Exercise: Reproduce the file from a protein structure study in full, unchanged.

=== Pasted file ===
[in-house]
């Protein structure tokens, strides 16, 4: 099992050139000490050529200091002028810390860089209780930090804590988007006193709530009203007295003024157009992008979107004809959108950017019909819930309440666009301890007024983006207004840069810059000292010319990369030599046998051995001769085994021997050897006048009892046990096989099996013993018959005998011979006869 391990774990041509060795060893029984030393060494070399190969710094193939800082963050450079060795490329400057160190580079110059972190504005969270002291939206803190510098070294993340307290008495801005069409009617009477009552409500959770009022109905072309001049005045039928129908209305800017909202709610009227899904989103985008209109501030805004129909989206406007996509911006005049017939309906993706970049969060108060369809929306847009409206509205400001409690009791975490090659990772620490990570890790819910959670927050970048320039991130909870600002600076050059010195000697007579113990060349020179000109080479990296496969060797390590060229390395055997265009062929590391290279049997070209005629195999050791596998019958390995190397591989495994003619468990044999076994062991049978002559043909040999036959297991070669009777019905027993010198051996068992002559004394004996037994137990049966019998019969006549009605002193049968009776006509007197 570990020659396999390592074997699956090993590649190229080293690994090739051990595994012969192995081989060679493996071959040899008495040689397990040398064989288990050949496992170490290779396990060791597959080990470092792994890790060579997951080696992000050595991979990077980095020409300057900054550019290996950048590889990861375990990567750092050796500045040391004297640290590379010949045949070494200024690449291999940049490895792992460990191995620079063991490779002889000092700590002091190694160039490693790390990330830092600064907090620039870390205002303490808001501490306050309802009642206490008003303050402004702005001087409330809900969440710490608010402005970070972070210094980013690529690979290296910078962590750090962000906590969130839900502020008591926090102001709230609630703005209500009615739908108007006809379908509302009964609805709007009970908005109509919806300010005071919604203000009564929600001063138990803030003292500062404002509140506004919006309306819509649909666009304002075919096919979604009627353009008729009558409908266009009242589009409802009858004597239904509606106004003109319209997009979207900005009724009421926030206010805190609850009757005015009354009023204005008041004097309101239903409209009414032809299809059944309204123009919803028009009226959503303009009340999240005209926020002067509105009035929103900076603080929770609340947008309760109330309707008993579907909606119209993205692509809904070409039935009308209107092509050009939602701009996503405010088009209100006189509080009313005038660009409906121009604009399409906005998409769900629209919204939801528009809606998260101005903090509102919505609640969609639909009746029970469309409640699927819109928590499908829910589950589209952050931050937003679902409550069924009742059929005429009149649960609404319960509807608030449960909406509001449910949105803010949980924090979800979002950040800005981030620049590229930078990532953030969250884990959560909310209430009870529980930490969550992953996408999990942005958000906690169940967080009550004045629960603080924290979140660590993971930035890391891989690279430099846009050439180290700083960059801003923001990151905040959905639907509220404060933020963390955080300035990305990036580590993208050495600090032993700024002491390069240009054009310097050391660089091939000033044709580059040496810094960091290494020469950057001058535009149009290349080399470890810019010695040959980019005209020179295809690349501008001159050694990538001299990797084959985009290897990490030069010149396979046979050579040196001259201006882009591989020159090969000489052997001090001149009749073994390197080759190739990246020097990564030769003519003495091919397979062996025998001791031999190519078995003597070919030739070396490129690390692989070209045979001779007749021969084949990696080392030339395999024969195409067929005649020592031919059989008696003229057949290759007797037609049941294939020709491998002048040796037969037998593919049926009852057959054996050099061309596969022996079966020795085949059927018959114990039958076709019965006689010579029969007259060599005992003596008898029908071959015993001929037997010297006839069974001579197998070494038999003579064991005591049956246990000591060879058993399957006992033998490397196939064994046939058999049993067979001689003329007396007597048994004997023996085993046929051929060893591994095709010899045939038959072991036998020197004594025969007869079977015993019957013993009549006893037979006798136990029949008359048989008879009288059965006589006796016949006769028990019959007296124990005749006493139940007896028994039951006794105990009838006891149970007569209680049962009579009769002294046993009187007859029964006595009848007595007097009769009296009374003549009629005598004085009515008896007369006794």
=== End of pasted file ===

[in-house]
């Protein structure tokens, strides 16, 4: 099992050139000490050529200091002028810390860089209780930090804590988007006193709530009203007295003024157009992008979107004809959108950017019909819930309440666009301890007024983006207004840069810059000292010319990369030599046998051995001769085994021997050897006048009892046990096989099996013993018959005998011979006869 391990774990041509060795060893029984030393060494070399190969710094193939800082963050450079060795490329400057160190580079110059972190504005969270002291939206803190510098070294993340307290008495801005069409009617009477009552409500959770009022109905072309001049005045039928129908209305800017909202709610009227899904989103985008209109501030805004129909989206406007996509911006005049017939309906993706970049969060108060369809929306847009409206509205400001409690009791975490090659990772620490990570890790819910959670927050970048320039991130909870600002600076050059010195000697007579113990060349020179000109080479990296496969060797390590060229390395055997265009062929590391290279049997070209005629195999050791596998019958390995190397591989495994003619468990044999076994062991049978002559043909040999036959297991070669009777019905027993010198051996068992002559004394004996037994137990049966019998019969006549009605002193049968009776006509007197 570990020659396999390592074997699956090993590649190229080293690994090739051990595994012969192995081989060679493996071959040899008495040689397990040398064989288990050949496992170490290779396990060791597959080990470092792994890790060579997951080696992000050595991979990077980095020409300057900054550019290996950048590889990861375990990567750092050796500045040391004297640290590379010949045949070494200024690449291999940049490895792992460990191995620079063991490779002889000092700590002091190694160039490693790390990330830092600064907090620039870390205002303490808001501490306050309802009642206490008003303050402004702005001087409330809900969440710490608010402005970070972070210094980013690529690979290296910078962590750090962000906590969130839900502020008591926090102001709230609630703005209500009615739908108007006809379908509302009964609805709007009970908005109509919806300010005071919604203000009564929600001063138990803030003292500062404002509140506004919006309306819509649909666009304002075919096919979604009627353009008729009558409908266009009242589009409802009858004597239904509606106004003109319209997009979207900005009724009421926030206010805190609850009757005015009354009023204005008041004097309101239903409209009414032809299809059944309204123009919803028009009226959503303009009340999240005209926020002067509105009035929103900076603080929770609340947008309760109330309707008993579907909606119209993205692509809904070409039935009308209107092509050009939602701009996503405010088009209100006189509080009313005038660009409906121009604009399409906005998409769900629209919204939801528009809606998260101005903090509102919505609640969609639909009746029970469309409640699927819109928590499908829910589950589209952050931050937003679902409550069924009742059929005429009149649960609404319960509807608030449960909406509001449910949105803010949980924090979800979002950040800005981030620049590229930078990532953030969250884990959560909310209430009870529980930490969550992953996408999990942005958000906690169940967080009550004045629960603080924290979140660590993971930035890391891989690279430099846009050439180290700083960059801003923001990151905040959905639907509220404060933020963390955080300035990305990036580590993208050495600090032993700024002491390069240009054009310097050391660089091939000033044709580059040496810094960091290494020469950057001058535009149009290349080399470890810019010695040959980019005209020179295809690349501008001159050694990538001299990797084959985009290897990490030069010149396979046979050579040196001259201006882009591989020159090969000489052997001090001149009749073994390197080759190739990246020097990564030769003519003495091919397979062996025998001791031999190519078995003597070919030739070396490129690390692989070209045979001779007749021969084949990696080392030339395999024969195409067929005649020592031919059989008696003229057949290759007797037609049941294939020709491998002048040796037969037998593919049926009852057959054996050099061309596969022996079966020795085949059927018959114990039958076709019965006689010579029969007259060599005992003596008898029908071959015993001929037997010297006839069974001579197998070494038999003579064991005591049956246990000591060879058993399957006992033998490397196939064994046939058999049993067979001689003329007396007597048994004997023996085993046929051929060893591994095709010899045939038959072991036998020197004594025969007869079977015993019957013993009549006893037979006798136990029949008359048989008879009288059965006589006796016949006769028990019959007296124990005749006493139940007896028994039951006794105990009838006891149970007569209680049962009579009769002294046993009187007859029964006595009848007595007097009769009296009374003549009629005598004085009515008896007369006794």